Thank you to everyone who sent in their solutions and shared their mathematical thinking with our team. We received solutions from Will and Saif who attend Pierrepoint Gamston Primary School in the UK, Ci Hui Minh Ngoc at Kong Hwa School in Singapore, Simran from Maurice Hawk School in the USA, Hunter from APS in Australia and from students at the British International Scool in Vietnam.
This challenge showed that there is still some more thinking to be done for some of these statements - they were not necessarily as straightforward as they may have seemed at first!
Will, from Pierrepoint Gamston Primary School, shared his really useful approach towards tackling this type of problem:
For this problem, I found the best way to complete it was to picture the shape in my head. For example, to complete the first question, imagine a hexagon in your head. Chances are the lines are equal. However, imagine a hexagon with unequal lines. This is still a hexagon, as long as it has six sides, therefore the answer is 'sometimes'.
A very useful strategy. Thank you, Will!
In the solutions below, there are a few slip-ups. Have a look for yourself - can you find out what is wrong and why?
This first set of answers was sent in by Hunter who attends APS in Australia:
1. A hexagon does have six equal sides.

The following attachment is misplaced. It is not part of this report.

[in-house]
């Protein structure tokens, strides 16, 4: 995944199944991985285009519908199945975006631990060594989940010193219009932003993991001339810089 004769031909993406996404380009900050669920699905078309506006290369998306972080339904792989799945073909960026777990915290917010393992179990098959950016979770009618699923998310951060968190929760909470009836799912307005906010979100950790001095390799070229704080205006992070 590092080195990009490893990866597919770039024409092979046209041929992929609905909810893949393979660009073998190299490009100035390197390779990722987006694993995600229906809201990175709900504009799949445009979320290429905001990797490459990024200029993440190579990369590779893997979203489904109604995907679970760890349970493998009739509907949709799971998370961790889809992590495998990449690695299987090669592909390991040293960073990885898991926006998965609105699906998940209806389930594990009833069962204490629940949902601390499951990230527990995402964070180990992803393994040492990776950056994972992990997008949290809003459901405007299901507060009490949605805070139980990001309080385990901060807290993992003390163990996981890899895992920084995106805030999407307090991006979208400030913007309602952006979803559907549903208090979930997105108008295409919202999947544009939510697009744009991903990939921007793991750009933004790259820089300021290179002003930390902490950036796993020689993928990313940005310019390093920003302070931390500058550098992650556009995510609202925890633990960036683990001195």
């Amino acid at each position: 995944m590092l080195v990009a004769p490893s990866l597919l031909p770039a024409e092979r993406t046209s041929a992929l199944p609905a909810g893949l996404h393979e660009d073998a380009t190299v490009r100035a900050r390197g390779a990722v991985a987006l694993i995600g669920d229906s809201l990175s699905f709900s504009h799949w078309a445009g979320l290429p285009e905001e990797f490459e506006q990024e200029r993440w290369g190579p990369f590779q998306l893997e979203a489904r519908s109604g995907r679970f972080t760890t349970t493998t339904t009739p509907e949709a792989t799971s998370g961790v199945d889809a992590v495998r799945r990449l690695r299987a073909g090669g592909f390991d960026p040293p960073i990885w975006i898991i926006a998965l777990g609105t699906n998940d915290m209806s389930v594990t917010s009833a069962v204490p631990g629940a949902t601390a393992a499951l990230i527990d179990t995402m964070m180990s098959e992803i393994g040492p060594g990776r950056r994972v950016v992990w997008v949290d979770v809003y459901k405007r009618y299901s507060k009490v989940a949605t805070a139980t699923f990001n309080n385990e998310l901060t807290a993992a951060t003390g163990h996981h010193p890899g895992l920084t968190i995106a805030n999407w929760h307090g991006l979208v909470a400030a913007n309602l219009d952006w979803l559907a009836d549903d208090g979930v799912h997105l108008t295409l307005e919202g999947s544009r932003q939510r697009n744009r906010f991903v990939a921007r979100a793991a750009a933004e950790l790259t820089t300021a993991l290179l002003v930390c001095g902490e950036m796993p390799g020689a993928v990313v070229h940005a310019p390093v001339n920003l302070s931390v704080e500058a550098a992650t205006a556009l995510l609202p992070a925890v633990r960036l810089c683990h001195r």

2. Triangles sometimes have a line of symmetry.
3. A square always has two diaginals that meet at right angles.
4. Cutting a orner off never makes a pentagon.
5. A pyramind sometimes has a square base.
6. A cuboid always has two square faces.
7. When you cut a piece off from a 2D shape it would always reduce the area and perimeter of it.
8. A triangle always can tesselate.
9. Sometimes the lines of symmetry are the same number of sides.
10. A quadrilateral can sometimes be cut into two equal triangles.
We would have loved to know more about the reasoning behind your answers, Hunter. We wonder whether anyone can you suggest any counterexamples for any of his answers?
The next set of answers was submitted by Saif, who also attends Pierrepoint Gamston Primary School:
Thank you, Saif. Again, we'd have loved to learn more about your reasoning. We wonder who spotted any possible tweaks to those answers?
Eira, from Twyford School, shared her solutions which included explanations to justify her answers:
We were wondering that might happen to the overall perimeter if we cut a triangle into the square? Would the perimeter increase or decrease?
This statement prompted some mathematical thinking among our team about the reasons for some shapes, such as triangles, tesselating but not others. Perhaps thinking about angles might be helpful here?
Simran, from Maurice Hawk School shared his answers and reasoning on our worksheet. We have copied his pictures underneath his full set of answers. You might like to compare Simran's reasoning with Eira's for each of the statements. Do they always agee with each other?
What do you notice about Simran's and Eira's answers to question 7? Whose reasoning is most convincing for you?
Here are Simran's pictures which accompanied his answers on our worksheet: